Love is the deepest connecting force in the universe, and thus a vital ingredient in our evolutionary journey toward wholeness. The unfolding of love is not different from the unfolding of awareness. Jack Kornfield, esteemed meditation teacher put it this way: “I will tell you a secret, what is really important . . . true love is really the same as awareness. They are identical.” If we can learn the lesson that love will further our evolution and that the greater our love the greater our awareness, then we are aligned for success in our journey home. With love—or a maturing awareness—as a foundation, the hallmark of the emerging era could be the healing of our many fragmented relationships. If that were to occur, it truly is possible to imagine a future that works for everyone. With reconciliation, there is little doubt that an evolutionary bounce could happen.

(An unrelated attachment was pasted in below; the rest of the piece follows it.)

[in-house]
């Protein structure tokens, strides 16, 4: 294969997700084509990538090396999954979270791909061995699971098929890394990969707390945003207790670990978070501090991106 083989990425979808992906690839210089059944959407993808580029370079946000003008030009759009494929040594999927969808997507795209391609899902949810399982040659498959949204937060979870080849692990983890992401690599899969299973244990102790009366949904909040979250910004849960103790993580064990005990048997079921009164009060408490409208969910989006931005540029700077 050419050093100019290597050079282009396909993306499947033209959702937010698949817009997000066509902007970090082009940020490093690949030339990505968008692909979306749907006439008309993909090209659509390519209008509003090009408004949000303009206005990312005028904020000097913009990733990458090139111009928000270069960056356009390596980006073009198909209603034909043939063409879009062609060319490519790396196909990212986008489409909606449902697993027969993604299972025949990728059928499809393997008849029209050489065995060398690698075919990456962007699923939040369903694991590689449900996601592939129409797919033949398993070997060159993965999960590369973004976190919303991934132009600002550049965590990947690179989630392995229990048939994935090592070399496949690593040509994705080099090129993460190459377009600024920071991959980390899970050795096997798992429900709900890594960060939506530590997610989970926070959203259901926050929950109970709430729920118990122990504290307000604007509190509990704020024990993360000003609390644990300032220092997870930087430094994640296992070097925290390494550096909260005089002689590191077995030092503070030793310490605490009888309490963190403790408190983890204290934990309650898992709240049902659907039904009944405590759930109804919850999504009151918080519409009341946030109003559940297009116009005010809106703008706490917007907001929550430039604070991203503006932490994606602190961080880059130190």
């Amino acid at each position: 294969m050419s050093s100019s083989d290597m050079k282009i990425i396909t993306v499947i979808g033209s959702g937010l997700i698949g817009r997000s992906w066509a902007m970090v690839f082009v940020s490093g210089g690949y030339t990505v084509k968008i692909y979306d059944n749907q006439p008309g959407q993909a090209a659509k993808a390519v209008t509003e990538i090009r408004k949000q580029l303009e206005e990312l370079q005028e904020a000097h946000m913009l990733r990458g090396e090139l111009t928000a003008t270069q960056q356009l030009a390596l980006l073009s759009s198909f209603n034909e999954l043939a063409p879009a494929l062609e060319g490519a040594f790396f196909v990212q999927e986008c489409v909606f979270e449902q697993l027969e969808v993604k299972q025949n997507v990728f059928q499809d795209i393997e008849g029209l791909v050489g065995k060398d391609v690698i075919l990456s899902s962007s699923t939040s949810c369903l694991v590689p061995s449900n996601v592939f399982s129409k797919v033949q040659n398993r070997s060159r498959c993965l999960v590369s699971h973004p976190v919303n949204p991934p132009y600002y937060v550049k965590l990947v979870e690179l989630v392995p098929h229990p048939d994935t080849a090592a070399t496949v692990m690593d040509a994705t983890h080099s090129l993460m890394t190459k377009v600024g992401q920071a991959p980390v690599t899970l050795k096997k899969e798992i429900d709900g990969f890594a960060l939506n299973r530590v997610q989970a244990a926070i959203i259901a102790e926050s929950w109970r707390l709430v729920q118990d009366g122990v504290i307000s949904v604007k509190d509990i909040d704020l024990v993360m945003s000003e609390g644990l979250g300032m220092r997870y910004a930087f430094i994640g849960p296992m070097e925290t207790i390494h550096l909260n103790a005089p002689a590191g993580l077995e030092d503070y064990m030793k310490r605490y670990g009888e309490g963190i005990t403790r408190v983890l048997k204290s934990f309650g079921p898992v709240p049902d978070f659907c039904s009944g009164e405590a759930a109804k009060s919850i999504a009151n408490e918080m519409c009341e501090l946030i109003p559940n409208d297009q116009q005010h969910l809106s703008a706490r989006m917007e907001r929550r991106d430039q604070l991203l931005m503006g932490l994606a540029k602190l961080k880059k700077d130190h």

A compassionate or loving consciousness has ancient roots, but it is taking on a new importance as our world becomes integrated ecologically, economically, and culturally. Because we now share one another’s fate, it is increasingly clear that promoting the well-being of others directly promotes our own. We have reached the point where the Golden Rule is becoming essential to humanity’s survival. This ancient ethic, which is found in all of the world’s spiritual traditions, advises that the way to know how to treat others is to treat them as you would want to be treated. Here are some of the ways the Golden Rule has been expressed:

  • “As you wish that men would do to you, do so to them.” --Christianity (Luke 6 : 31)
  • “No one of you is a believer until he desires for his brother that which he desires for himself.” --Islam (Sunan)
  • “Hurt not others in ways that you yourself would find hurtful.” --Buddhism (Udanavarga)
  • “Do naught unto others which would cause you pain if done to you.” --Hinduism (Mahabharata 5 : 1517)
  • “Do not unto others what you would not have them do unto you.” --Confucianism (Analects 15 : 23)

As diverse and divisive as we are, the human family recognizes this common ethic of compassion at the core of life. This indicates there is a basis for reconciliation within humanity.

The Story in Action

The Power of Love